Important Australian + International Fine Art
17 November 2010

Ralph Balson

(1890 - 1964)

enamel on hardboard

86.0 x 109.0 cm

signed lower right: R Balson

Sold for $20,400 (inc. BP) in Auction 18 - 17 November 2010, Sydney

Niagara Galleries, Melbourne, 1987
Private collection, London

Catalogue text

Ralph Balson, a rightly revered pioneer of abstract art in Australian, wrote in 1956, '...maybe the ultimate goal of all the arts is the ineffable.'1

To recognize the arts, and painting in particular as being beyond description, is surely the first step in understanding and enjoyment. For while we can define the qualities and characteristics of Balson's art in terms of the beauty of its formal elements- of paint and colour - and note the expression of serenity touching upon the infinite, paradoxically, the paintings remain entirely themselves, marvellously free of outside association. By 1956 Balson's geometrically inclined Constructive paintings had given way to painterly abstraction, the style that occupied him until about 1960. Daniel Thomas hailed it as 'the climax of his career.'2 As a group, these paintings were generally known as 'Non- Objective Abstracts', usually titled, as in our work, 'Non-Objective Painting'. This splendidly enriching painting has a freedom of expression that belies its very considered technique - for example, the density of the brushstrokes in the body of the painting, which become looser and more open towards the edges. Working within in its own spatial depth, it is characteristically full of energy and flux, possessing a new grandeur found in such related examples as Non-Objective Painting, 1959, in the collection of the National Gallery of Australia, Canberra, and Painting No 9 also of 1959 in the Art Gallery of New South Wales. The latter was included in two important exhibitions of the time- Recent Australian Painting, Whitechapel Gallery, London in 1961, and Balson, Crowley, Fizelle, Hinder, a scholarly and absorbing presentation of Sydney's pioneer abstractionists at the Art Gallery of New South Wales in 1966. In Balson's 'Matter Paintings' of his final phase he poured his paint to give it even greater freedom, to speak more for its self.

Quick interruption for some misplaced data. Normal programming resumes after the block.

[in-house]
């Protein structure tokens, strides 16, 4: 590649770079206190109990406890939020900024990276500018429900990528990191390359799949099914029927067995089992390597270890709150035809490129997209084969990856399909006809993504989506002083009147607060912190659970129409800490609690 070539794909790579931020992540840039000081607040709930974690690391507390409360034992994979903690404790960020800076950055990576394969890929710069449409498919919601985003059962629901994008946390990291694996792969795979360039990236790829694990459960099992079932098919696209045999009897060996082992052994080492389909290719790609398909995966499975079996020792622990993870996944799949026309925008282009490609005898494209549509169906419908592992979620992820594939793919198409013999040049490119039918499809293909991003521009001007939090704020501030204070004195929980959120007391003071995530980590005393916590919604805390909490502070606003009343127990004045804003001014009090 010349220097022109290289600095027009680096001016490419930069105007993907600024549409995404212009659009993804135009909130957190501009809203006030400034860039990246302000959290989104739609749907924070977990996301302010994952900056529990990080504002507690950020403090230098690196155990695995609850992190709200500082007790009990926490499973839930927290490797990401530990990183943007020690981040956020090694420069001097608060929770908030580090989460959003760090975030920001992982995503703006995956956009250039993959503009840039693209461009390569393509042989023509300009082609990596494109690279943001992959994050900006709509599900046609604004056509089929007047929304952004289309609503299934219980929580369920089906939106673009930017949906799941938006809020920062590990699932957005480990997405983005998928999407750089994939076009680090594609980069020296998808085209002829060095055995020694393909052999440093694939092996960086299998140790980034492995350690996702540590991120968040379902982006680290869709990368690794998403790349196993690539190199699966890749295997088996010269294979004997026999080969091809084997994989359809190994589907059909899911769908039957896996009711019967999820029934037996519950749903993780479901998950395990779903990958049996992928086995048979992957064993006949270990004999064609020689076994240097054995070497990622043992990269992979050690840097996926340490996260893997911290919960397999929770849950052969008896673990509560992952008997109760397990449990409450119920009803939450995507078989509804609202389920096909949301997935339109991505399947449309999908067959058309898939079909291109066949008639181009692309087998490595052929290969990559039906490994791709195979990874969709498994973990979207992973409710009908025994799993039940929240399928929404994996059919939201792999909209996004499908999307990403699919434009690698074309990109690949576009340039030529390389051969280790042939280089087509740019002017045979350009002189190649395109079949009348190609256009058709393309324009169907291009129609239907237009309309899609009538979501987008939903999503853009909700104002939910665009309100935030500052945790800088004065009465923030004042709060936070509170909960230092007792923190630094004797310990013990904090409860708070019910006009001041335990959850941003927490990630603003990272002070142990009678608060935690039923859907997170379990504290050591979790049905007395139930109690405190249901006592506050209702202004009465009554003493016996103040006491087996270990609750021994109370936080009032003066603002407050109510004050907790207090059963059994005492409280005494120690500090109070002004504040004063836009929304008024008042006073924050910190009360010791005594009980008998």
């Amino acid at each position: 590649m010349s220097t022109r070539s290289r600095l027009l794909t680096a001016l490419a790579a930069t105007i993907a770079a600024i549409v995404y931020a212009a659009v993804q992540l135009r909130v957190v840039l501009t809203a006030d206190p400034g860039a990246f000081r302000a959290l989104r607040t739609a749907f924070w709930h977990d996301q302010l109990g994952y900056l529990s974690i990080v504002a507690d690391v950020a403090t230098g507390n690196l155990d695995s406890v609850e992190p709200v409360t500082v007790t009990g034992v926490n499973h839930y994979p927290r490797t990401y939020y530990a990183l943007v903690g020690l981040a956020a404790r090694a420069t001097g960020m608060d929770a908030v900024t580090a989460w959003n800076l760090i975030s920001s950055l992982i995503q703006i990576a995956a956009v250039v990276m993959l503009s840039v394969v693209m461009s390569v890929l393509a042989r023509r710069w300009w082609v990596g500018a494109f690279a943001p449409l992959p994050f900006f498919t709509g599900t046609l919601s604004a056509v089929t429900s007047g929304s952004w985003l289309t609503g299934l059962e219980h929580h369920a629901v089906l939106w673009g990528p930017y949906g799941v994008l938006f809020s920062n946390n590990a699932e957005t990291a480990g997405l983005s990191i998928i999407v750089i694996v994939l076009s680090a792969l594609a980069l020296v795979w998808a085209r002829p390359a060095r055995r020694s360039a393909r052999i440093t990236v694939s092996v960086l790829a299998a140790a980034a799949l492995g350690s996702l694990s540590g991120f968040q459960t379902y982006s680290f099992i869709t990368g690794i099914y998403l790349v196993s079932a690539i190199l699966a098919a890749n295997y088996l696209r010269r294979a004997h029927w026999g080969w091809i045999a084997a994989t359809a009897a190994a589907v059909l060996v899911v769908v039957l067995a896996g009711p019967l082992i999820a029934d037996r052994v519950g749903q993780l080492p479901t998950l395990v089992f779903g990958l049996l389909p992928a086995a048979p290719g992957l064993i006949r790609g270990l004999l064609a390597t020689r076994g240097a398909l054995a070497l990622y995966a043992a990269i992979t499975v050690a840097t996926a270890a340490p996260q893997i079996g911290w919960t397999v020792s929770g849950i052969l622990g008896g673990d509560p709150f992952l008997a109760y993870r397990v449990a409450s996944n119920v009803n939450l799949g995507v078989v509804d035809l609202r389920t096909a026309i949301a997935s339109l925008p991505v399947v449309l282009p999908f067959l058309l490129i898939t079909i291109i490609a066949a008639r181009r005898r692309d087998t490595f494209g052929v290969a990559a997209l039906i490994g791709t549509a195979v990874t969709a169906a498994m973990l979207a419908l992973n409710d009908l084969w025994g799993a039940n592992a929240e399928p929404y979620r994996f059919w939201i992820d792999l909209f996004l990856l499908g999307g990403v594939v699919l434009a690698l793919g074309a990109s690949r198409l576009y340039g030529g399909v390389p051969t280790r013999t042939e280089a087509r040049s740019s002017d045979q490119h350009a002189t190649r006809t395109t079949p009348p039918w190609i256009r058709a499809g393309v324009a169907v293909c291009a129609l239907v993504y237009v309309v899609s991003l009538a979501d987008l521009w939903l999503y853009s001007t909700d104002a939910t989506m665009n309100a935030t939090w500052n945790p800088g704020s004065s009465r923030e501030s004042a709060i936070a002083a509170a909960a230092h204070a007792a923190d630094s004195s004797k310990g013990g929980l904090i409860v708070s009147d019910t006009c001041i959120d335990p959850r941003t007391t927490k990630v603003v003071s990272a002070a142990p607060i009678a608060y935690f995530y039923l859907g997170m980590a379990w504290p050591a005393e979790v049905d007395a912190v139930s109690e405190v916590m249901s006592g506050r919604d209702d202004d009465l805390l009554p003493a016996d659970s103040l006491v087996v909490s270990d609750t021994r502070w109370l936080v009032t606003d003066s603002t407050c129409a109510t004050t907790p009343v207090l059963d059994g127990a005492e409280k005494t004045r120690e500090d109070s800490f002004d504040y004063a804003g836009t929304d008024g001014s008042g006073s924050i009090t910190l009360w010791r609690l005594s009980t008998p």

'In my painting the matter, the paint, was allowed to flow together to produce its own rhythm, its own structure - a natural paint structure.'3 Balson returned to Non-Objective Abstraction in his last paintings, showing 'greater resonance of movement and colour than ever before...'4 They touch upon that same sense of universal order that we can see in our painting.

1. Pacific Loan Exhibition catalogue, quoted in Thomas, D[aniel], 'Ralph Balson', Art and Australia, vol.2, no.4, Sydney, March 1965, p. 258
2. Thomas, ibid., p. 248
3. Ralph Balson letter to Art Gallery of New South Wales, 1962, quoted in Thomas, op. cit., p. 290
4. Thomas, ibid.